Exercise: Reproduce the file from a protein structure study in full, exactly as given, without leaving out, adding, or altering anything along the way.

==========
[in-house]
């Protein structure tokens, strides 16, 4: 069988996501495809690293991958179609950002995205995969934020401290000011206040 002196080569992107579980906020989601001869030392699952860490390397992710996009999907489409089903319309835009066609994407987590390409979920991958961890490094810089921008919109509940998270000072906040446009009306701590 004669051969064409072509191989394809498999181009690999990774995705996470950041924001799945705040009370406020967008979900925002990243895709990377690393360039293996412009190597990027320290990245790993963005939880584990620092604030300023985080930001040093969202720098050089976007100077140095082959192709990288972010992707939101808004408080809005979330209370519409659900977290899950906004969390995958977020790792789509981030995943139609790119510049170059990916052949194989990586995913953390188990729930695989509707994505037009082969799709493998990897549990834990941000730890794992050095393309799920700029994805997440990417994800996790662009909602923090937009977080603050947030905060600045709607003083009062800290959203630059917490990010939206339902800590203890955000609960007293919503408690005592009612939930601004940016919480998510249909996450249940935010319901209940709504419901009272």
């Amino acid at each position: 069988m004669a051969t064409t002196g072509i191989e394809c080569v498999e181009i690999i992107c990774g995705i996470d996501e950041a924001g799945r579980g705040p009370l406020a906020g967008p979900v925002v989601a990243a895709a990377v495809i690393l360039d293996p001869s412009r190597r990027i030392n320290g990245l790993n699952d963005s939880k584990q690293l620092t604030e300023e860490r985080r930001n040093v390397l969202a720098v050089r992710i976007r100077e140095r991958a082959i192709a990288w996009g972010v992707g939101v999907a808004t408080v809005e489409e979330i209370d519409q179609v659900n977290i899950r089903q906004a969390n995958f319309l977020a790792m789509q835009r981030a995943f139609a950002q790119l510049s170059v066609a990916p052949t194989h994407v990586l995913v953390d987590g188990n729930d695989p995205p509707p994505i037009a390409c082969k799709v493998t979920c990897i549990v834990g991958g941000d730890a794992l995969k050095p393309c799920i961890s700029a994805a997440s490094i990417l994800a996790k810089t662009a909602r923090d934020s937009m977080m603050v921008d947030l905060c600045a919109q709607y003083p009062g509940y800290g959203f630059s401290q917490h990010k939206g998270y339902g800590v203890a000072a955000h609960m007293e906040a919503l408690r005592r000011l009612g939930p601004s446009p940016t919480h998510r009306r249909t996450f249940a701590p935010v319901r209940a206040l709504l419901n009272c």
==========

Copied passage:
[in-house]
């Protein structure tokens, strides 16, 4: 069988996501495809690293991958179609950002995205995969934020401290000011206040 002196080569992107579980906020989601001869030392699952860490390397992710996009999907489409089903319309835009066609994407987590390409979920991958961890490094810089921008919109509940998270000072906040446009009306701590 004669051969064409072509191989394809498999181009690999990774995705996470950041924001799945705040009370406020967008979900925002990243895709990377690393360039293996412009190597990027320290990245790993963005939880584990620092604030300023985080930001040093969202720098050089976007100077140095082959192709990288972010992707939101808004408080809005979330209370519409659900977290899950906004969390995958977020790792789509981030995943139609790119510049170059990916052949194989990586995913953390188990729930695989509707994505037009082969799709493998990897549990834990941000730890794992050095393309799920700029994805997440990417994800996790662009909602923090937009977080603050947030905060600045709607003083009062800290959203630059917490990010939206339902800590203890955000609960007293919503408690005592009612939930601004940016919480998510249909996450249940935010319901209940709504419901009272």
């Amino acid at each position: 069988m004669a051969t064409t002196g072509i191989e394809c080569v498999e181009i690999i992107c990774g995705i996470d996501e950041a924001g799945r579980g705040p009370l406020a906020g967008p979900v925002v989601a990243a895709a990377v495809i690393l360039d293996p001869s412009r190597r990027i030392n320290g990245l790993n699952d963005s939880k584990q690293l620092t604030e300023e860490r985080r930001n040093v390397l969202a720098v050089r992710i976007r100077e140095r991958a082959i192709a990288w996009g972010v992707g939101v999907a808004t408080v809005e489409e979330i209370d519409q179609v659900n977290i899950r089903q906004a969390n995958f319309l977020a790792m789509q835009r981030a995943f139609a950002q790119l510049s170059v066609a990916p052949t194989h994407v990586l995913v953390d987590g188990n729930d695989p995205p509707p994505i037009a390409c082969k799709v493998t979920c990897i549990v834990g991958g941000d730890a794992l995969k050095p393309c799920i961890s700029a994805a997440s490094i990417l994800a996790k810089t662009a909602r923090d934020s937009m977080m603050v921008d947030l905060c600045a919109q709607y003083p009062g509940y800290g959203f630059s401290q917490h990010k939206g998270y339902g800590v203890a000072a955000h609960m007293e906040a919503l408690r005592r000011l009612g939930p601004s446009p940016t919480h998510r009306r249909t996450f249940a701590p935010v319901r209940a206040l709504l419901n009272c």